August 14, 2022


Self reliance and independence

Making Your Pet Part of Your Disaster Preparedness!

4 min read

Making Your Pet Part of Your Disaster Preparedness!
Author: Lukas Nicholson

PetYou’ve got your family emergency plans, you’ve reinforced your home security, all your disaster kits are created and in the places they need to be. You have everything covered, and you are doing great for even something as far as a zombie apocalypse. But did any of those plans incorporate a pet?

Some of you might already have it covered, and others might be freaking out that they forgot such a thing! No matter what though, there might be something you missed when it comes to having some disaster plans ready that involve your pets. Pets may not always be the highest on the totem pole when it comes to making sure they are safe with the rest of the family as a concern too, but they should still be important, and often planning ahead of time will save you a lot of problems when a situation does occur.

On top of that, having a pet in an emergency situation can be helpful. Not only do they often provide comfort, but they can be great for protection too, and in cases of staying in your home with your pet, a dog can serve as a wonderful home security system in cases where you have no power.

Having That Pet Kit

Of all the first things you should take care of, it should be either adding pet products to your current disaster kits in the home and car, or creating one specifically for the pet. A separate one for the pet can end up serving you better in cases that you might have to coordinate with other people (like if you are away from home a lot when a disaster might strike). In the kit you should be included things like:

  • Copies of important documentations around your pet, like adoption or registration papers.
  • Enough food and water for the pet specifically for about a week.
  • A first aid kit devoted to pet medications and supplies.
  • Sanitation supplies, such as litter boxes and dog or garbage bags, paper towels, and possibly a cleaner that handles animal smells and stains
  • Leashes, harnesses, halters, or any kind of lead or something you can use to tie up or keep your pet connected to you.
  • A pet carrier, bed, or blanket that is devoted to the pet.
  • Entertainment for the pet, such as toys.
  • Any written instruction information you might need to include, such as feeding schedules and methods, or medical conditions and what to do about them.

Some people even recommend including a photo of you with your pet, which you should, but you should also make sure you have the same or similar photo on you or with one of your other normal kits. All of this is meant to provide your pet with everything they need, even if it’s not you that is handling them. So keep that in mind when making the kit. And remember these are not all the items you can include.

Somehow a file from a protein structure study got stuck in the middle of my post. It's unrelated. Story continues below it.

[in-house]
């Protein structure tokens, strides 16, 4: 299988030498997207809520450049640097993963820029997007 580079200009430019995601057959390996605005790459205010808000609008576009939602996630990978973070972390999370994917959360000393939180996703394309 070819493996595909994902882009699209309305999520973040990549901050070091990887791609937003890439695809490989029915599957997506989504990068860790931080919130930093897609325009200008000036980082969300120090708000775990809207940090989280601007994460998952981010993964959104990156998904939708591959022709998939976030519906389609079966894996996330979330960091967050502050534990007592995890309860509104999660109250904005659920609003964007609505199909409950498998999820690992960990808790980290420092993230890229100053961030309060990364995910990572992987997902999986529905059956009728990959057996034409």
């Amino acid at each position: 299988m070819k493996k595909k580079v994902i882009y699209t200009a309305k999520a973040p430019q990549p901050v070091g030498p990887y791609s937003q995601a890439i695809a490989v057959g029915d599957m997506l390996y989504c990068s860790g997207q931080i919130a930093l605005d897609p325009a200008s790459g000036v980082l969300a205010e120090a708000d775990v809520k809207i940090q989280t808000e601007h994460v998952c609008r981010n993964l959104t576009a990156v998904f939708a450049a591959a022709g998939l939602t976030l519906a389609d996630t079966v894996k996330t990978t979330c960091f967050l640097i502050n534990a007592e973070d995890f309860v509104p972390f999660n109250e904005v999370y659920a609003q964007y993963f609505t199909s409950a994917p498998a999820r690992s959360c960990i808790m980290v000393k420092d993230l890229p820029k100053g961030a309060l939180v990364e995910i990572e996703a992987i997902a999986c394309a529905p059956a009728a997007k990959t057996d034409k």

Creating That Pet Plan

Much in the same way you should have created a family emergency plan, you should also include in that emergency plan something for your pet, or create a separate one for your pet(s). This plan should be focused on what you would do with your pet in certain disaster situations. Such as if there is a tornado and you aren’t at home, would your neighbor get your dog and the pet kit? Having at least two possible outcome for each type of disaster should cover most of the basics.

A few things to keep in mind:

  • Try to make sure if your pet goes somewhere the pet kit always comes with.
  • Remember it is okay to evacuate your pet to a shelter if you don’t think you’ll be able to handle your pet, make sure that whatever shelter you are bringing the animal to actually handles such emergency situations. If you can aim for family or friends in other regions that can take the animal.
  • If your neighbors or nearby friends have animals, consider delegating one person to get the animals or shelter the animals. And also consider using other people in situations that you might not be able to get your pet out yourself.
  • Make sure you factor in your family’s emergency plan. If you plan to use a shelter that opens up in your area, remember that they may not always take animals in as well.

Finally even if you have the plan set, remember to actually inform the people involved in the plan. Not communicating that you plan for your friend to get your dog when a flood happens to your friend can put a hamper on that plan. Also if you plan to stay inside your house for something like a flood or tornado, be aware that you have some way to handle what your animal needs, such as going to the bathroom.

About the Author: Lukas Nicholson is a home security specialist and reviewer. He works hard to provide honest home security system reviews  and inform others about what they can do to better protect themselves, their family, and their homes.

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